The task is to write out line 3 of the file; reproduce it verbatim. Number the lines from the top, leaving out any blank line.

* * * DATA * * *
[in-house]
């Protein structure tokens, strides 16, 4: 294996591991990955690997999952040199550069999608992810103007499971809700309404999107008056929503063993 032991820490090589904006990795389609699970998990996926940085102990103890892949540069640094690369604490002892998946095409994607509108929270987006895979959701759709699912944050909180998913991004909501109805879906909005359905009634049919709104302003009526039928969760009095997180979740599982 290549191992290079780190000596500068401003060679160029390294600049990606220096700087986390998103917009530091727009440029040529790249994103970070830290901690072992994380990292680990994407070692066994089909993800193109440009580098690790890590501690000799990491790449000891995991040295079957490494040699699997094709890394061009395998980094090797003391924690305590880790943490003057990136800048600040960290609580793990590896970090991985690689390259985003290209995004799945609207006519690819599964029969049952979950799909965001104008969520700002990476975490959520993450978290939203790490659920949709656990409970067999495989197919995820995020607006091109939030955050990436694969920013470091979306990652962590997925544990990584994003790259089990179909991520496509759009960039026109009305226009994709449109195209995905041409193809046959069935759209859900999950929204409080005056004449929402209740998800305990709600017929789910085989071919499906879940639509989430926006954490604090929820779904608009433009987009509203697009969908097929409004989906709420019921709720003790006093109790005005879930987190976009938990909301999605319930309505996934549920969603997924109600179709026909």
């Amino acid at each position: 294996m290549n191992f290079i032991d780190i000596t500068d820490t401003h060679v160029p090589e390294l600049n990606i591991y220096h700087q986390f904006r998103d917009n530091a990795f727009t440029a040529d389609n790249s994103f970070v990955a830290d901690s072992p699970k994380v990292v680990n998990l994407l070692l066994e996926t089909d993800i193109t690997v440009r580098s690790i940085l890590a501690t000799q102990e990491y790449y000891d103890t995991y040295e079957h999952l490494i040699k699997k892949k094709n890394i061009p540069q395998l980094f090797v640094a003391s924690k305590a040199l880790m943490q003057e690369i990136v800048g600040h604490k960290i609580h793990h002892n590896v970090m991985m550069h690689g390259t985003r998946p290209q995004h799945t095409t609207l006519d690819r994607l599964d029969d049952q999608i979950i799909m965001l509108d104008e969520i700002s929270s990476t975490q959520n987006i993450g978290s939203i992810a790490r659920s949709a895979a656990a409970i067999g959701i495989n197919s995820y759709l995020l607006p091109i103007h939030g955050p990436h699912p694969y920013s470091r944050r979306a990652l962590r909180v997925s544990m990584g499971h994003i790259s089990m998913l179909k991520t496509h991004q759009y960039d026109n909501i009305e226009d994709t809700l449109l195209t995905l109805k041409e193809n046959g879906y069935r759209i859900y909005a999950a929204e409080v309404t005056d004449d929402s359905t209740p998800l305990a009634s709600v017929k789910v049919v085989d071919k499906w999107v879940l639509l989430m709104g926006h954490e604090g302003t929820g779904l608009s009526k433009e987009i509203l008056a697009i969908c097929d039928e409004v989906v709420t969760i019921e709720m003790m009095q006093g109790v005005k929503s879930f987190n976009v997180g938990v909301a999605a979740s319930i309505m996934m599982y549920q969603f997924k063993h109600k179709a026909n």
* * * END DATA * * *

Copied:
């Amino acid at each position: 294996m290549n191992f290079i032991d780190i000596t500068d820490t401003h060679v160029p090589e390294l600049n990606i591991y220096h700087q986390f904006r998103d917009n530091a990795f727009t440029a040529d389609n790249s994103f970070v990955a830290d901690s072992p699970k994380v990292v680990n998990l994407l070692l066994e996926t089909d993800i193109t690997v440009r580098s690790i940085l890590a501690t000799q102990e990491y790449y000891d103890t995991y040295e079957h999952l490494i040699k699997k892949k094709n890394i061009p540069q395998l980094f090797v640094a003391s924690k305590a040199l880790m943490q003057e690369i990136v800048g600040h604490k960290i609580h793990h002892n590896v970090m991985m550069h690689g390259t985003r998946p290209q995004h799945t095409t609207l006519d690819r994607l599964d029969d049952q999608i979950i799909m965001l509108d104008e969520i700002s929270s990476t975490q959520n987006i993450g978290s939203i992810a790490r659920s949709a895979a656990a409970i067999g959701i495989n197919s995820y759709l995020l607006p091109i103007h939030g955050p990436h699912p694969y920013s470091r944050r979306a990652l962590r909180v997925s544990m990584g499971h994003i790259s089990m998913l179909k991520t496509h991004q759009y960039d026109n909501i009305e226009d994709t809700l449109l195209t995905l109805k041409e193809n046959g879906y069935r759209i859900y909005a999950a929204e409080v309404t005056d004449d929402s359905t209740p998800l305990a009634s709600v017929k789910v049919v085989d071919k499906w999107v879940l639509l989430m709104g926006h954490e604090g302003t929820g779904l608009s009526k433009e987009i509203l008056a697009i969908c097929d039928e409004v989906v709420t969760i019921e709720m003790m009095q006093g109790v005005k929503s879930f987190n976009v997180g938990v909301a999605a979740s319930i309505m996934m599982y549920q969603f997924k063993h109600k179709a026909n």